If they ship it reasonably close to their schedule in sufficient volume (to be seen given manufacturing issues), and the initial pricing and marketing aren't delusional, they've probably successfully wedged their way into the discrete GPU market. It doesn't have to be the new performance leader, just offer a legit jump over iGPUs of the time at a proportional price.
as many as Tiger Lake’s integrated graphics.This is the key point. If these EUs are comparable to those of their traditional iGPUs, you're only talking about a 768-shader GPU. So, maybe about GTX 1050 Ti-level performance.
Of course, they could always make the new EUs much wider... which would only be reasonable, considering how much narrower they are than everybody else (8 vs 32 or 64).
Although by working together with the CPU, DG1 might double Tiger Lake's graphics performance.Yeah, I'll believe it when I see it. IMO, it would make more sense to run physics on the iGPU and do rendering on the dGPU, for instance. Perhaps some engines already do that, since they wouldn't even have to be the same architecture.
The information originated from the Eurasian Economic Union on WednesdayNot saying it's fake news, or anything, but...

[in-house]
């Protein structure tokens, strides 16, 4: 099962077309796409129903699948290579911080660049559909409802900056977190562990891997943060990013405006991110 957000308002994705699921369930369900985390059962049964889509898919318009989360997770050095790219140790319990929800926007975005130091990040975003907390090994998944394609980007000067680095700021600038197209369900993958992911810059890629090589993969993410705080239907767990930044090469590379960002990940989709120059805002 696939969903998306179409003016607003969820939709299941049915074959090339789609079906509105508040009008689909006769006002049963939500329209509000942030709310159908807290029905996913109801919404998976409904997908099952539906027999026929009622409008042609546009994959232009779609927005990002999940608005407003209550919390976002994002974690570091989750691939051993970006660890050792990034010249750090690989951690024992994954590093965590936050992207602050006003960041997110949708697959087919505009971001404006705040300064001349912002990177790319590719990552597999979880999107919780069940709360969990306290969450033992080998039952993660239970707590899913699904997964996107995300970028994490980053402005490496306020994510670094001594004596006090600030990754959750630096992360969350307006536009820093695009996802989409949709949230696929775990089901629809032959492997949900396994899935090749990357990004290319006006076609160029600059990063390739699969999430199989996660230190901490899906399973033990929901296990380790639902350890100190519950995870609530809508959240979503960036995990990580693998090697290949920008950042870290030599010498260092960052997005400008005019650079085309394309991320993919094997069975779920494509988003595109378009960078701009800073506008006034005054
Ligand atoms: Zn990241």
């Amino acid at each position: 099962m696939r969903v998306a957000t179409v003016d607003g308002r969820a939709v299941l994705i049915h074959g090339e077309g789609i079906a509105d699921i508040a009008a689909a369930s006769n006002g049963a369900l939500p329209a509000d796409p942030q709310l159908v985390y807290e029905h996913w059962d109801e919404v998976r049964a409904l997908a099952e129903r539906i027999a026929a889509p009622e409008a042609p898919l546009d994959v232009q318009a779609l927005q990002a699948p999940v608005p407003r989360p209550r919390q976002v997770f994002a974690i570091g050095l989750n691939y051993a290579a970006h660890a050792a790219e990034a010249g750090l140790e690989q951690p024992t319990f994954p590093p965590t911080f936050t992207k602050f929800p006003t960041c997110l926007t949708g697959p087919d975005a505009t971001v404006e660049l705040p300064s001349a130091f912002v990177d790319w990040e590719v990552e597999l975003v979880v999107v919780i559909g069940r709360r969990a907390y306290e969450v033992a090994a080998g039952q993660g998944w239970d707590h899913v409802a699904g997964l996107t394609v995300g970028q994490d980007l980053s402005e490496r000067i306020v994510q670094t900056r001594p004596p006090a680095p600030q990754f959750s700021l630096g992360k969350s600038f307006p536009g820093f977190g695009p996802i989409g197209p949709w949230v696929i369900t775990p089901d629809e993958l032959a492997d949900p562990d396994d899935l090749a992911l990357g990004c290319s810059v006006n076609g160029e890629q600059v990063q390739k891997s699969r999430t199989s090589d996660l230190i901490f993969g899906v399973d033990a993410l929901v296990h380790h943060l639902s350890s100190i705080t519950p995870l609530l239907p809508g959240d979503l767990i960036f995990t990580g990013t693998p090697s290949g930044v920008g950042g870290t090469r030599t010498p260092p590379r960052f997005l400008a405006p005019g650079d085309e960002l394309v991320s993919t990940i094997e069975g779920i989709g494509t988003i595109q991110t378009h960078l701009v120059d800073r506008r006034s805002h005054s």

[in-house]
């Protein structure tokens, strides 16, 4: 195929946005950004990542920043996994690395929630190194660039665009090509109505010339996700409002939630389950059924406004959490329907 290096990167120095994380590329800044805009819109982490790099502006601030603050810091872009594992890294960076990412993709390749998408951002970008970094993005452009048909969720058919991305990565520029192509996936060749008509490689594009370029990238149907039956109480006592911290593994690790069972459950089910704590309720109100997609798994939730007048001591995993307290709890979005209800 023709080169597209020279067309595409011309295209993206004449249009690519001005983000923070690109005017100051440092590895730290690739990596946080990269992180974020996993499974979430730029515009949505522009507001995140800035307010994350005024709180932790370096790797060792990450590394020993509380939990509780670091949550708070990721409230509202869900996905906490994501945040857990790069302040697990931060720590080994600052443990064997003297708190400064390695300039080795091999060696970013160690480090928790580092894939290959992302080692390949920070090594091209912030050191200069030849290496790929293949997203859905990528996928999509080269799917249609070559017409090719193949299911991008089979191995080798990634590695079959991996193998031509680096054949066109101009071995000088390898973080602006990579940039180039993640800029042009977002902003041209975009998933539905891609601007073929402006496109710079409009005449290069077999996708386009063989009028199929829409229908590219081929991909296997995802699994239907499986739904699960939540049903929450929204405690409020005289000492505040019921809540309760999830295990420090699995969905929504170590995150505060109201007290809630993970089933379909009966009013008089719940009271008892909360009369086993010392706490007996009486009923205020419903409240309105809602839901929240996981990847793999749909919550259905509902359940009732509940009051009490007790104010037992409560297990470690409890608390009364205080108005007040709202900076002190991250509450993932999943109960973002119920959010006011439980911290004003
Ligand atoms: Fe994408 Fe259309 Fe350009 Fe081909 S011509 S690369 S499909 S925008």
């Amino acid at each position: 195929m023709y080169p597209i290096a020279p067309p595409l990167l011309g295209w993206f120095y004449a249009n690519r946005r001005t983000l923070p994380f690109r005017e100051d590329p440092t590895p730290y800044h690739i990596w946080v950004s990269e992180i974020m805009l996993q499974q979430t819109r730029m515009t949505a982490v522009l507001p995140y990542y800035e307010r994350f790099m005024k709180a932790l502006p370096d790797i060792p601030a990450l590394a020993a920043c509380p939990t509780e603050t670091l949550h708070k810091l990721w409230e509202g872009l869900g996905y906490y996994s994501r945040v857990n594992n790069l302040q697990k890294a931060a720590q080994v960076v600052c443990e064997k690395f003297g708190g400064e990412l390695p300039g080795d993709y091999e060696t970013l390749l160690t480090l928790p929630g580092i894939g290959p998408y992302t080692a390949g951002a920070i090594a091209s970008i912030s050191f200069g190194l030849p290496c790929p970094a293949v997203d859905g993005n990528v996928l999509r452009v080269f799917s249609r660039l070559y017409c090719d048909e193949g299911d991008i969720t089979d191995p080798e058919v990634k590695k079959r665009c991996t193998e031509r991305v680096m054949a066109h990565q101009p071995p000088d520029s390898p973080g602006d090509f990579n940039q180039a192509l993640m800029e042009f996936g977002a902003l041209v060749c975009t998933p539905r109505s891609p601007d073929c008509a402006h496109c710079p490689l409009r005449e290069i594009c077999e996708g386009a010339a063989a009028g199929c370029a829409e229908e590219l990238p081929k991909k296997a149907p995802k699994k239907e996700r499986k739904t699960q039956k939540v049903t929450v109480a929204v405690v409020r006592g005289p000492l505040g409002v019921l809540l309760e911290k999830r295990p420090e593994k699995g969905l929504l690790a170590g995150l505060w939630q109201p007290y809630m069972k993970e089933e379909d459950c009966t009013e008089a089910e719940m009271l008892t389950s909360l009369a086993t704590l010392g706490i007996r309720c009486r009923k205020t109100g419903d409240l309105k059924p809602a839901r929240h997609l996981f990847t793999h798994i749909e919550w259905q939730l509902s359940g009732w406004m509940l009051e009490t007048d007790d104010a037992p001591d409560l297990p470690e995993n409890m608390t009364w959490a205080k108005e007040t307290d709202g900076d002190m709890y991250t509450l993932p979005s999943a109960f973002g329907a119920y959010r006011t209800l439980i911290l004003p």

The Member-States of the Eurasian Economic Union are the Republic of Armenia, the Republic of Belarus, the Republic of Kazakhstan, the Kyrgyz Republic and the Russian Federation....interesting.
The driver also mentioned DG2 with Gen 12 HP and possibly up to 512 EUs.This is nuts! And I really mean nuts, because that's not the most efficient way to scale. As I said, they should really make the EUs wider, before making them more numerous. There's a reason for SIMD's enduring popularity. You'd think Intel, with their 16-wide AVX-512 would get this.
Adding more of already available units is much more efficient than designing something new from the ground up...bit_user said:This is nuts! And I really mean nuts, because that's not the most efficient way to scale. As I said, they should really make the EUs wider, before making them more numerous. There's a reason for SIMD's enduring popularity. You'd think Intel, with their 16-wide AVX-512 would get this.
Let them release their first gen,they will make wider units in the future.
Intel states 8K60 video encoding on Tiger Lake. Their Xe gpu is probably going to occupy more layout than all their cores combined. Interesting design choices...Reply